A method for the analysis of flavanols in cocoa has been developed by a team of researchers from Mars Botanical, a scientific division of Mars Incorporated, and recently published in the Journal of AOAC International.
The method identifies and quantifies the distinct stereochemical forms of flavanols found in cocoa and chocolate products.
Foods rich in flavanols are increasingly recognised for their ability to exert positive effects on the cardiovascular system, but investigations have shown that the distinct chemical structure (stereochemistry) of a flavanol influences its absorption, metabolism, and consequently its ability to exert beneficial effects.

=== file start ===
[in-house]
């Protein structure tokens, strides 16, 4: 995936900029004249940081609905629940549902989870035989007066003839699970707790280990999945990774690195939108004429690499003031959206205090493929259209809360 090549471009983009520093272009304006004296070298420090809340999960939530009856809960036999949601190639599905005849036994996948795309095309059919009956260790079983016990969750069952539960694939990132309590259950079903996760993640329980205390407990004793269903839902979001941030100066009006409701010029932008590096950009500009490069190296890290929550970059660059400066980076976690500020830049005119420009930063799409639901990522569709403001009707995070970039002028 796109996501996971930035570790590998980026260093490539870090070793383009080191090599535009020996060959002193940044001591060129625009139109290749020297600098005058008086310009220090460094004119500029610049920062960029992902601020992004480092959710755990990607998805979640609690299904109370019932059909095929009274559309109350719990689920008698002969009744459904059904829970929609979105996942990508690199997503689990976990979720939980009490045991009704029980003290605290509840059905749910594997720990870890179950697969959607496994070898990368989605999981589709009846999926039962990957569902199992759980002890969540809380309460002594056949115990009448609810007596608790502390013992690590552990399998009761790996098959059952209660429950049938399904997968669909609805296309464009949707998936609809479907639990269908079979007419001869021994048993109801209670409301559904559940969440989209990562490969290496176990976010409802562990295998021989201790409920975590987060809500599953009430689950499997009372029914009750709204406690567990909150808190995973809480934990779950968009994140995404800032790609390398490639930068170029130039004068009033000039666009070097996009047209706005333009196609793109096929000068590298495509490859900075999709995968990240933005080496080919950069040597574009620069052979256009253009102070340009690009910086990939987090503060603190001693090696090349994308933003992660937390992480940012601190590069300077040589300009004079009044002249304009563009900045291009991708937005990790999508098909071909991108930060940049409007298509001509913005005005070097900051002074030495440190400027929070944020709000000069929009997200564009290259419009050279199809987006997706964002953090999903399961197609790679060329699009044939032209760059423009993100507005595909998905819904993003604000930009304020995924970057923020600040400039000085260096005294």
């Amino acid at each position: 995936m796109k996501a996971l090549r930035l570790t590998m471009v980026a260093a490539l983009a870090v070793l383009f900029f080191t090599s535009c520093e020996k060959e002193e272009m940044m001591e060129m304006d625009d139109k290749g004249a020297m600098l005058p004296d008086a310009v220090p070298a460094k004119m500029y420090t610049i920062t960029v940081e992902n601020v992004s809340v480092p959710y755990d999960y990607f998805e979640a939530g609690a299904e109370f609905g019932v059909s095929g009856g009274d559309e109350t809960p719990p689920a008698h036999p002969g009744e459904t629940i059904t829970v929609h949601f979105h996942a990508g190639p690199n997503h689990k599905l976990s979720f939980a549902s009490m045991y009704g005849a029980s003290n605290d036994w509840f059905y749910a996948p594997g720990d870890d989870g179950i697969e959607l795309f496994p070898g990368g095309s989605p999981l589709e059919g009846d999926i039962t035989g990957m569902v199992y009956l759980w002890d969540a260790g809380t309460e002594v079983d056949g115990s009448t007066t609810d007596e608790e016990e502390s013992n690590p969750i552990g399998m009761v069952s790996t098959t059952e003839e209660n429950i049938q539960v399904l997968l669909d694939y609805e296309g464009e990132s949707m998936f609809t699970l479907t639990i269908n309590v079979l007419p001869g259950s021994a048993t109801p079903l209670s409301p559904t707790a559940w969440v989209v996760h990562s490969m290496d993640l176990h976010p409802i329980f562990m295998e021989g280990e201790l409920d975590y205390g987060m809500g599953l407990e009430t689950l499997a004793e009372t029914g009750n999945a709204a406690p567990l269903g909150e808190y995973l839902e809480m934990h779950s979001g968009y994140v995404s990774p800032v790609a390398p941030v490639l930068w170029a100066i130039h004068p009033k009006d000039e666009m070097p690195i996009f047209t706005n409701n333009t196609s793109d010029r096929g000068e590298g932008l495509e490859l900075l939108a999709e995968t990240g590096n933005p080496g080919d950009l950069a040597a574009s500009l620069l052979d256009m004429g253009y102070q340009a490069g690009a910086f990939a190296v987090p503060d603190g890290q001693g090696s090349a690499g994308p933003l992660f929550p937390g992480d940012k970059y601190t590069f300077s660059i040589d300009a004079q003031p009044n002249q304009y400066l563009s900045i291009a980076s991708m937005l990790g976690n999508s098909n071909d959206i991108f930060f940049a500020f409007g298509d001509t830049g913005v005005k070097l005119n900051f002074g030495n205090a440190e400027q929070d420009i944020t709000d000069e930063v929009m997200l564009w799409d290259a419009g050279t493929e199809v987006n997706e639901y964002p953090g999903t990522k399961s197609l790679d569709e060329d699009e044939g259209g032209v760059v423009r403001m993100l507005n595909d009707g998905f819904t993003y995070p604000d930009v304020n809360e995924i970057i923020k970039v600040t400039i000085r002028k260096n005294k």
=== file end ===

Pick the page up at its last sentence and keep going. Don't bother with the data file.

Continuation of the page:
Flavanols are a group of natural compounds that can be particularly abundant in cocoa and are also found in foods such as grapes, apples, and tea.
Dr Catherine Kwik-Uribe, study author and R&D director at Mars Botanical, said: “This newly validated method addresses important gaps in our knowledge. In particular, it helps improve our understanding of the impact of food processing on the flavanol content of foods such as cocoa – a crucial step towards the development of optimised food products to support health.
"What’s more, by identifying which flavanols are actually in the foods we eat, methods such as this enable a more detailed look at epidemiological studies and intervention trials. This brings us closer to being able to provide meaningful dietary recommendations.”
The method has been published in the Journal of AOAC International and is available online here.
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